(SLOW) 330 is above threshold ITH 320, then an indication of excessive OSI is issued by OSI generation component 284. As discussed above, computing an average can capture slowly varying changes in a wireless communication sector. In an aspect, in a 3G UMB system, a non-serving access point (e.g., 280) can use the regular OSI channel (F-OSICH) to control the mean interference by generating the OSI indications based on a long-term average (filtered version) of the measured average interference over all frequency resources. Regarding fast OSI, averaging over frequency resources such as subcarriers (e.g., all or a subset of subcarriers 410 1-410 M), or subbands, can result in fast average interference values 340 1-340 K. As illustrated in FIG. 4, fast OSI can be determined for each subcarrier in frequency domain: values 420 1-420 M correspond to observed interference metric values in a specific frame (FIG. 4 presents frame 310 J). It is noted that for each frame, e.g., frame 310 J, interference values 420 1-420 M can be assigned to a fast OSI, in addition to the average over frequency resources, e.g.,
Figure US08488487-20130716-P00001
I
Figure US08488487-20130716-P00002
(FAST) 340 J.

A processor (e.g., processor 288) can compute the averages, as well as other computations relevant to procedure (1), and results can be stored in a memory (e.g., memory 292). Moreover, a processor (e.g., processor 288) can facilitate conducting measurement of interference levels in the time-frequency domain; data can be stored in a memory (e.g., memory 292).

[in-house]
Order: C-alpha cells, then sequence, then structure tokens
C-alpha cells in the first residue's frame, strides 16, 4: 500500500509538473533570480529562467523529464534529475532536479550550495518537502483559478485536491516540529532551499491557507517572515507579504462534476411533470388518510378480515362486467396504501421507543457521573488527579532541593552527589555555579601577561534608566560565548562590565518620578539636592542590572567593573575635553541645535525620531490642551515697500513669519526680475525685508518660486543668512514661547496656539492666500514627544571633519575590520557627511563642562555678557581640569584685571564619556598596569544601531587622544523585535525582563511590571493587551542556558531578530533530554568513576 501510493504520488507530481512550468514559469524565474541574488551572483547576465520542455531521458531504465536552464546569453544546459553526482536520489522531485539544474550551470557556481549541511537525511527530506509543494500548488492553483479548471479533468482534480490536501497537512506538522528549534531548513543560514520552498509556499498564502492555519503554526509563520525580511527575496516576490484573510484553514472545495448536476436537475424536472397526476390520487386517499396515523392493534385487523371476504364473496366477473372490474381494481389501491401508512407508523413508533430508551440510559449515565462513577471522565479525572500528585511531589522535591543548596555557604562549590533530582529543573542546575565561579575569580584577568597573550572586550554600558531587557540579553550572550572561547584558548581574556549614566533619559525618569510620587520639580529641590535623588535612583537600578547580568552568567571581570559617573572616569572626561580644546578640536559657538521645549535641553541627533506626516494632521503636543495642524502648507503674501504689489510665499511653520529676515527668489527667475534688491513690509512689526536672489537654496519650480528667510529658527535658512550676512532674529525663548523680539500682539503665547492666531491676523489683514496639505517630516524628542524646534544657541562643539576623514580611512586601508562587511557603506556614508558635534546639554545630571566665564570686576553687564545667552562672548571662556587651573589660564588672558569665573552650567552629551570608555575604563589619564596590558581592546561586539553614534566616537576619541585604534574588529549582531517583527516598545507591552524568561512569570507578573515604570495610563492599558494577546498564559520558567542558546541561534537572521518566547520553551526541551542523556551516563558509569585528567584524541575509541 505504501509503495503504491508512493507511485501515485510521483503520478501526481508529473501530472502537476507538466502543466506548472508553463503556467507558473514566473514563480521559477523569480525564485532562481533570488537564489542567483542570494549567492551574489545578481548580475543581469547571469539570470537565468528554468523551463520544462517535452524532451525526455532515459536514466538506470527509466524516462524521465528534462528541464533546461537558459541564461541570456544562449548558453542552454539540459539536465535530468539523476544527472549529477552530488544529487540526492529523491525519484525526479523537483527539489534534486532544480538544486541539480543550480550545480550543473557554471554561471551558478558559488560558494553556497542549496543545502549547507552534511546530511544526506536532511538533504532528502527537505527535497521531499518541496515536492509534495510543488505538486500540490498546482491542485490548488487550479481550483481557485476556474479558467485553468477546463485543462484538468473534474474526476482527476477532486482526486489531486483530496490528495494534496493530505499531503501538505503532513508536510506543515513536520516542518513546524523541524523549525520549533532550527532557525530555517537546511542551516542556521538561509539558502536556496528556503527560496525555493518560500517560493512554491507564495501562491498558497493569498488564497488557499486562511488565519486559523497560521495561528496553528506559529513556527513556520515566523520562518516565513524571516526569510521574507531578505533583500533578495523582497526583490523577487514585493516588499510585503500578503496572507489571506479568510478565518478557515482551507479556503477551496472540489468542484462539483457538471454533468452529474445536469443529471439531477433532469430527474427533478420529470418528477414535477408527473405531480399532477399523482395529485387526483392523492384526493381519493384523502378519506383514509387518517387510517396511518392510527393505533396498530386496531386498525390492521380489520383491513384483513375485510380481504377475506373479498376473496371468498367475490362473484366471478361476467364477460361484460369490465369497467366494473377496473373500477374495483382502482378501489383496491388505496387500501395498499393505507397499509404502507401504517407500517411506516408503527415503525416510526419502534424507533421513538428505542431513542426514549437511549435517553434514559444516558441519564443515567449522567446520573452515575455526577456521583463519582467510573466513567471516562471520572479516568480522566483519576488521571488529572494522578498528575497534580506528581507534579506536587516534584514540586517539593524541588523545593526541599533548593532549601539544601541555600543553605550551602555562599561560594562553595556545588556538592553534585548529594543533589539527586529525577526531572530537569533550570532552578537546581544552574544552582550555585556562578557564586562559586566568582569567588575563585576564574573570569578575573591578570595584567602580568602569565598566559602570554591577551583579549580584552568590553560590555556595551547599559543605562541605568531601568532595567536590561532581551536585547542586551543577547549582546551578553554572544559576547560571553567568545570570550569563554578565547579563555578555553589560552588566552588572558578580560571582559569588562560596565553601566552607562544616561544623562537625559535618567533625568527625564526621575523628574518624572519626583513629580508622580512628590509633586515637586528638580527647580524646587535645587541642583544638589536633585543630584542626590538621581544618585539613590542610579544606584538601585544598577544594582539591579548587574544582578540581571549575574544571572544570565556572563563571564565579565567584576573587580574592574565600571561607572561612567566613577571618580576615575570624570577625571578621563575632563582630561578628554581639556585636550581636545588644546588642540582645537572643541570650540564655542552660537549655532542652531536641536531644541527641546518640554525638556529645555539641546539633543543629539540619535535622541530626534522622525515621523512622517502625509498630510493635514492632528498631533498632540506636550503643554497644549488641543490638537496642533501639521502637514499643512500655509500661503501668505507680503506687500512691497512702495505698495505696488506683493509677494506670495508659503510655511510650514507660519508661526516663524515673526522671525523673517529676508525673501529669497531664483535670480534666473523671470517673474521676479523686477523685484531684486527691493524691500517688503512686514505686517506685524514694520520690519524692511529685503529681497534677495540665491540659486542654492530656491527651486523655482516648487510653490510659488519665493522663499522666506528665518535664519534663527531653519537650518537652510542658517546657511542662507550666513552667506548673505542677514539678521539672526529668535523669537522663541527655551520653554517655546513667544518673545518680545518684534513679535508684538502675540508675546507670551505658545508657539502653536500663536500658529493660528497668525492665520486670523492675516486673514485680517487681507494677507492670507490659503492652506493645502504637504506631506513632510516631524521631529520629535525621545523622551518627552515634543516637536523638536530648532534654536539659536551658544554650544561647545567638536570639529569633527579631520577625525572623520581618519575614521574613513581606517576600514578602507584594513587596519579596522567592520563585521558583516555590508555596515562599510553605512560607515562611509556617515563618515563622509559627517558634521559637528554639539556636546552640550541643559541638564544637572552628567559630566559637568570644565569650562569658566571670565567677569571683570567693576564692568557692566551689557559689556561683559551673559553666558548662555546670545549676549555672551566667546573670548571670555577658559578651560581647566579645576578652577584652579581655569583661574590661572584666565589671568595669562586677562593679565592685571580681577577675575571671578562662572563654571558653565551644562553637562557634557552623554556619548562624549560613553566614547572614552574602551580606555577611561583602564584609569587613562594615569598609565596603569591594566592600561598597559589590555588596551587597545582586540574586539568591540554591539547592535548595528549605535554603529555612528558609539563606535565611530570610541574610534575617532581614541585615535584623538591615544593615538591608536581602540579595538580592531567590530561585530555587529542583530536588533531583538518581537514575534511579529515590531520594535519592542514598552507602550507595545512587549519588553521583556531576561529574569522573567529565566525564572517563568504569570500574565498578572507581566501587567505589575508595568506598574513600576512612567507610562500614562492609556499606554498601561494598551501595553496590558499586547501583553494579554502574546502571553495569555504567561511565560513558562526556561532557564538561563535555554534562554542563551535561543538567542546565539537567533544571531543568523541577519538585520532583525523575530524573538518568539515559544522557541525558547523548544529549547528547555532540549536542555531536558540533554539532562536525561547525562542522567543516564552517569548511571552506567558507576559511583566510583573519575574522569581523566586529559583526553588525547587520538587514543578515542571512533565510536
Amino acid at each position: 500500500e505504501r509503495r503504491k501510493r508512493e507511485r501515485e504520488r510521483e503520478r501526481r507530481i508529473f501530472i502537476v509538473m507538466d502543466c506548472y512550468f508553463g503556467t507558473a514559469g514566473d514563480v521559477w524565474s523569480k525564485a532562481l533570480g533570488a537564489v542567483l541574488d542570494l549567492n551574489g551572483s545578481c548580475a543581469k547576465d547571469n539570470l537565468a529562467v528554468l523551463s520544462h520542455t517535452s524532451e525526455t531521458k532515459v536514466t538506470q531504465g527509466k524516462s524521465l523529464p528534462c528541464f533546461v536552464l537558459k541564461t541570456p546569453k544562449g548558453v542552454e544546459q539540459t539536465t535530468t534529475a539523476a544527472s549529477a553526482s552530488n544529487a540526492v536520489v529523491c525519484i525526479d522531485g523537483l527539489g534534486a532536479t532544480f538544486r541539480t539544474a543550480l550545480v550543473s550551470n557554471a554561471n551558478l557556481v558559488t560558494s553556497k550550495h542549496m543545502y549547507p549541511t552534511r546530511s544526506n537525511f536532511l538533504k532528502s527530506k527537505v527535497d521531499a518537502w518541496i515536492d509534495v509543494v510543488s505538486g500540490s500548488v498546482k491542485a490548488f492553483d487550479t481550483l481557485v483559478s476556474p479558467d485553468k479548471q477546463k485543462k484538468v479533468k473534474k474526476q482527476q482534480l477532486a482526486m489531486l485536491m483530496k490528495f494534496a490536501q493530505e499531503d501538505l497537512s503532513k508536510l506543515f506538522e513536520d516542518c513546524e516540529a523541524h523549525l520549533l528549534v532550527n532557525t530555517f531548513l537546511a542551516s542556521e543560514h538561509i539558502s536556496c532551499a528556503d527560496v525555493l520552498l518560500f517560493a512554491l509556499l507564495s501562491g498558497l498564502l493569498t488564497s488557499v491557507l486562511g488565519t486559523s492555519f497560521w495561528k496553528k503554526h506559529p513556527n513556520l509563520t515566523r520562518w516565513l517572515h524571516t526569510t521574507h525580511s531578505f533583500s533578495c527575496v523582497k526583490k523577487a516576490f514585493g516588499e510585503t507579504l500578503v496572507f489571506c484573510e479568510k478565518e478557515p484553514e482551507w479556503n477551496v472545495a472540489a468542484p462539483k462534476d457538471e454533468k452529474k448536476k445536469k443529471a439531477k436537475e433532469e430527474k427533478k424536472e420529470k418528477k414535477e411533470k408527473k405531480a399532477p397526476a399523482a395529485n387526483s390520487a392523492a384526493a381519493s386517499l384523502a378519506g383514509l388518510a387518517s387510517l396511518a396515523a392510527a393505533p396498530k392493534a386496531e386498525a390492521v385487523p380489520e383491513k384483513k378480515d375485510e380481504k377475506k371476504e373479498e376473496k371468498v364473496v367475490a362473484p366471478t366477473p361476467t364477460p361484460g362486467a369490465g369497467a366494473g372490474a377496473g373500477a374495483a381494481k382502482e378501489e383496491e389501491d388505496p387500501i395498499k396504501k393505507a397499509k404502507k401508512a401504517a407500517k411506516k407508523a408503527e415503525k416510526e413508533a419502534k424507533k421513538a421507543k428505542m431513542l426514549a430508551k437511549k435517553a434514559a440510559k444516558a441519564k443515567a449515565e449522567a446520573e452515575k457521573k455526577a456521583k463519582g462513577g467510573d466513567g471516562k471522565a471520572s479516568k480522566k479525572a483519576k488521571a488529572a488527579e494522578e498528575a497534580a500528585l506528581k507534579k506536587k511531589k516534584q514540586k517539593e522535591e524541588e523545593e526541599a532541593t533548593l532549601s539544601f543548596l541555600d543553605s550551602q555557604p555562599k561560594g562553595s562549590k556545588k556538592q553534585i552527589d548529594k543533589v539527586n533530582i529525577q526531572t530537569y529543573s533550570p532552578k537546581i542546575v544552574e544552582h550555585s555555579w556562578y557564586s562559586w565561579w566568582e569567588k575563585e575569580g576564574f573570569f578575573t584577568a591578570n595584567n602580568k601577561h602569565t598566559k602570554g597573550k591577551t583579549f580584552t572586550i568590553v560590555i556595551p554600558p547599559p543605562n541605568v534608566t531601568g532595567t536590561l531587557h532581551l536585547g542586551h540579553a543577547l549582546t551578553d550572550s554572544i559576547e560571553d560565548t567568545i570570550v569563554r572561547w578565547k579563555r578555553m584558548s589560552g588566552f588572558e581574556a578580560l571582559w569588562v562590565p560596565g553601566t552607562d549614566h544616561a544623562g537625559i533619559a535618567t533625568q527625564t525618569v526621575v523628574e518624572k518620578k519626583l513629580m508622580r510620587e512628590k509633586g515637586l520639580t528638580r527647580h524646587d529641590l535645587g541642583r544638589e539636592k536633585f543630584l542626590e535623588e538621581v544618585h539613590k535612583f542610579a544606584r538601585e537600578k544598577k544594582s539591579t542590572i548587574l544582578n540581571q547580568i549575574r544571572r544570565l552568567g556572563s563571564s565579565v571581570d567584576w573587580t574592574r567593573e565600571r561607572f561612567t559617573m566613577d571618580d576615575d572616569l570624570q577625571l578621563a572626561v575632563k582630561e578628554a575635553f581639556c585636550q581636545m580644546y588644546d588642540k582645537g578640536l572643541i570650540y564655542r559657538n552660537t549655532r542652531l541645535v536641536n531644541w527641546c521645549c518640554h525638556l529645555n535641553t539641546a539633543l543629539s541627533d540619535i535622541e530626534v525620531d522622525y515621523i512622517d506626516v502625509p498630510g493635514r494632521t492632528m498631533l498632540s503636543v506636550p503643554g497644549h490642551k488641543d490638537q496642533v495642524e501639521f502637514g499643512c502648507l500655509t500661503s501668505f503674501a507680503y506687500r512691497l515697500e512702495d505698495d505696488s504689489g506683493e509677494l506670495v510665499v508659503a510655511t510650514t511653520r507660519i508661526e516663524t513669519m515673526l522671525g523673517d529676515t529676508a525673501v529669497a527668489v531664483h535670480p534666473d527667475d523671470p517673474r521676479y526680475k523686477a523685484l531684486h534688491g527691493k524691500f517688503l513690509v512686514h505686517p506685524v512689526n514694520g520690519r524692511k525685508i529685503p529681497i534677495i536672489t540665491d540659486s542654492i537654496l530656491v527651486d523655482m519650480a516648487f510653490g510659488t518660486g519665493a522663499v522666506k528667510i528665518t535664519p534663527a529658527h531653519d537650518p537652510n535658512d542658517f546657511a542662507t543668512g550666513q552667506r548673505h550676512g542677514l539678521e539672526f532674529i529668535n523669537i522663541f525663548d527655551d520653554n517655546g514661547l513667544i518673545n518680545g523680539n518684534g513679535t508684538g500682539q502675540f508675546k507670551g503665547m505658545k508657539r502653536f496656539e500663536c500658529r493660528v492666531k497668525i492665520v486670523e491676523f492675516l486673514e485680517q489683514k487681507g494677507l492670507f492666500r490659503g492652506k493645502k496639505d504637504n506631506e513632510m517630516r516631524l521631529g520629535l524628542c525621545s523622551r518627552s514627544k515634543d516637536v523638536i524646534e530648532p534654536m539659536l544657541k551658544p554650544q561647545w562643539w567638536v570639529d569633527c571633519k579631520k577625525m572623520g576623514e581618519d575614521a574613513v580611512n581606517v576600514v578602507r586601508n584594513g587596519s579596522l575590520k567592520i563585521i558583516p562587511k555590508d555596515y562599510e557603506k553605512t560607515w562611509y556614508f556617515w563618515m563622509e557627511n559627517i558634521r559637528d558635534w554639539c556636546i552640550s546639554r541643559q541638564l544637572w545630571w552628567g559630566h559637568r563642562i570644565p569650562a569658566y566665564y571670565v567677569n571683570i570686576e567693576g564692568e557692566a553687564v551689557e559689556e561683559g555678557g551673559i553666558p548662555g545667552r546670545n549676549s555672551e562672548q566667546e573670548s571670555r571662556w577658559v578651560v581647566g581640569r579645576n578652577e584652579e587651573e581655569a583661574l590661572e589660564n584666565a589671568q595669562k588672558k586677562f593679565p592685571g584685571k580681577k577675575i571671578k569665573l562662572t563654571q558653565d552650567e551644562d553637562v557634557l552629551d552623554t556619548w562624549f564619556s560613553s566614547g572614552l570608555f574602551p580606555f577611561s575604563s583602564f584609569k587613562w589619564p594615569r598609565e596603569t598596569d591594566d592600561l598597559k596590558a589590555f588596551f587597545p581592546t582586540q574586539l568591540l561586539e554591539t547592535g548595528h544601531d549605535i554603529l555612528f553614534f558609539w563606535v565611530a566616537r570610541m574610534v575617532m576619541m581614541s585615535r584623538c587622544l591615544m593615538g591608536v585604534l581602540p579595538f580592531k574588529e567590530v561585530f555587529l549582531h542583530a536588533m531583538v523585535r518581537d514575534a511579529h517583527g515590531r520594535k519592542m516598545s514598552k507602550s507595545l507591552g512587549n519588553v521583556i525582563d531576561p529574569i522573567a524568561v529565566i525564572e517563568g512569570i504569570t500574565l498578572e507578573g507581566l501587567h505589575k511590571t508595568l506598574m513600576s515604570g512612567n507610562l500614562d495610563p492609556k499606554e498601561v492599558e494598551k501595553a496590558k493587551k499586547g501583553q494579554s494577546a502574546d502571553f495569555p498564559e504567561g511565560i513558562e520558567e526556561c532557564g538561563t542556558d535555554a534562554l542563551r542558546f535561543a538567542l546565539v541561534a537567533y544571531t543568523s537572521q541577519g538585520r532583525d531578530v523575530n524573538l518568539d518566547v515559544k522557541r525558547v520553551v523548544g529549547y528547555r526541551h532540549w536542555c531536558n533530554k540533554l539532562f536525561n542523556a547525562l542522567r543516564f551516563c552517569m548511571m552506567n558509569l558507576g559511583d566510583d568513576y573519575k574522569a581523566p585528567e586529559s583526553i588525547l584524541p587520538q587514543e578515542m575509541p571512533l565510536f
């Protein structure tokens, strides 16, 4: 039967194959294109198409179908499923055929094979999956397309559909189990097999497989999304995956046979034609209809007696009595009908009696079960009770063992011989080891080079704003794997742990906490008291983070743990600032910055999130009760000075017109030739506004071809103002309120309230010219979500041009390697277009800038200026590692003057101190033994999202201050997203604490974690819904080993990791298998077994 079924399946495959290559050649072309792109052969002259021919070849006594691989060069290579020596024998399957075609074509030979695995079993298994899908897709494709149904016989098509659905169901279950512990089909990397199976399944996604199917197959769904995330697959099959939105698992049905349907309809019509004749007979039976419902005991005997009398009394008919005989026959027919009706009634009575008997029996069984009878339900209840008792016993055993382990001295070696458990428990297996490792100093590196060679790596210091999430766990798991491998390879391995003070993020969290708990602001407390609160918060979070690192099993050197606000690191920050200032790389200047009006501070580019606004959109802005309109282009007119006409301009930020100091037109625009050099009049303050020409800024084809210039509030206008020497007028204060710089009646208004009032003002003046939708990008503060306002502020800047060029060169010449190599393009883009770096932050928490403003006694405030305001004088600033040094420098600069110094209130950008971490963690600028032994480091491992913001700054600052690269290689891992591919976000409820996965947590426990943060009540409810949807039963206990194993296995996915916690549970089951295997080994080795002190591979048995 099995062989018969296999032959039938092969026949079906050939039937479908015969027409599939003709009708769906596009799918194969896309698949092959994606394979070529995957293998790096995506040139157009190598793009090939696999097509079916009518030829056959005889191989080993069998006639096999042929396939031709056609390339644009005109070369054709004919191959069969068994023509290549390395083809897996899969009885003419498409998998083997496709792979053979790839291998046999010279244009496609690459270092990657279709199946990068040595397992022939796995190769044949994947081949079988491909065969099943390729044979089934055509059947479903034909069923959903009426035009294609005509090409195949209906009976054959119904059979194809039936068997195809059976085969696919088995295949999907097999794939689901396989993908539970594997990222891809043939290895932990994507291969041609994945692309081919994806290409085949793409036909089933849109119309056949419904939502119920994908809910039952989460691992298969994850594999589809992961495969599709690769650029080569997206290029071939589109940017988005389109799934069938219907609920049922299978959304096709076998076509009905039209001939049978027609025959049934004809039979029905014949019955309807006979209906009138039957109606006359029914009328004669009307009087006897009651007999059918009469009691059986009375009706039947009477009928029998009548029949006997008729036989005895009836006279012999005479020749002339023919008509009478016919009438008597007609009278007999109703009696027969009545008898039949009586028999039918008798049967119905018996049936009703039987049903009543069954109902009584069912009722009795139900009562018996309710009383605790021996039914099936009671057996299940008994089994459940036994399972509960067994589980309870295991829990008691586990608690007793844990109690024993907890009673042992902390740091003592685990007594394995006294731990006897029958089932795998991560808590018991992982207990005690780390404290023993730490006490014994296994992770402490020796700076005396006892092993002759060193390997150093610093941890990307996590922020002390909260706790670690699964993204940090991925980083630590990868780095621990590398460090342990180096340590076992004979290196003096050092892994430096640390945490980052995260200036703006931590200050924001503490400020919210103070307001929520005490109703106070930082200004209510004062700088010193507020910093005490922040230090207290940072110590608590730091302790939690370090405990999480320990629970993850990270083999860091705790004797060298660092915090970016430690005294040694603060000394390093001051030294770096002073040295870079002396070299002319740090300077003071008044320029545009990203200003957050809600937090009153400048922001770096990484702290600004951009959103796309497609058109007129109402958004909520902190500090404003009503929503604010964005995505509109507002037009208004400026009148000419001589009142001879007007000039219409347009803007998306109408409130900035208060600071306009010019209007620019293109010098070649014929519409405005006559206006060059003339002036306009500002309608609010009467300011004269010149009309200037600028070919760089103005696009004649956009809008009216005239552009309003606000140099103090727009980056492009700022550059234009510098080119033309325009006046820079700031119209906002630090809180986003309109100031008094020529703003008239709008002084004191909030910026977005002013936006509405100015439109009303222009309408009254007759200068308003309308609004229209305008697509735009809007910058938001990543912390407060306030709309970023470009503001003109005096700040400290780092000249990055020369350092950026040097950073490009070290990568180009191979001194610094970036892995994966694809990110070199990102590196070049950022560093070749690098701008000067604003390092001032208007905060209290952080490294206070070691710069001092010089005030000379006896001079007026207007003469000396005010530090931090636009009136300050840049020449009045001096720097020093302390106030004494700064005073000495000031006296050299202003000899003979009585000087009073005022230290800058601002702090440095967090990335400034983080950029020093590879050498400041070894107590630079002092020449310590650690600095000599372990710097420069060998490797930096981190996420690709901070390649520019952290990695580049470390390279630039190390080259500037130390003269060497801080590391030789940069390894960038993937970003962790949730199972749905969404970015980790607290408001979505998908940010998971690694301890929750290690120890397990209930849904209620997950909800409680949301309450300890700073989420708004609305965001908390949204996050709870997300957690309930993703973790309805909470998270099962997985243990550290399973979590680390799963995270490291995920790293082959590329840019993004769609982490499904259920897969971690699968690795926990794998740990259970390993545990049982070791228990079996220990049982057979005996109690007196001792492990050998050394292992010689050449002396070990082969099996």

(2) A method consisting of monitoring high percentiles (e.g., tails) of cumulative distribution functions (CDF) of interference measurement distributions (e.g., values 340 1-340 K represent a distribution over frames 310 1-310 K) can be employed by OSI generation component 284 for both slow OSI and fast OSI. An interference level extracted with such a method, as described below, is termed herein tail interference. Monitoring tail values can be well suited to guarantee minimum performance and/or preserve communications over control channels, which typically avoid repeated requests from a receiver (e.g., hybrid automated repeat request (HARQ)), and thus can be more susceptible to packet corruption, and information loss, if a sharp rise in the level of interference in the sector takes place during transmission. Regarding slow OSI, OSI generation component 284 can generate a distribution of per-frame averages for recent frames in a superframe, e.g., 340 J-340 K and a corresponding CDF, and then extract a tail interference value ITAIL(S) that corresponds to a specific percentile, e.g., 90%; issuing an OSI indication in case ITAIL(S) is above ITH 320. For fast OSI, OSI generation component 284 can issue an OSI indication when a value ITAIL(F) is above a threshold, e.g., I(TH) 320, where ITAIL(F) corresponds to a specific interference value associated with a high percentile of the CDF of a distribution of interference levels for a set of frequency resources (for example, values 420 1-420 M). A processor (e.g., processor 288) can compute the averages, as well as other computations relevant to the procedure, and results can be stored in a memory (e.g., memory 292). Moreover, a processor (e.g., processor 288) can facilitate conducting measurement of interference levels in the time-frequency domain; measured data can be stored in a memory (e.g., memory 292).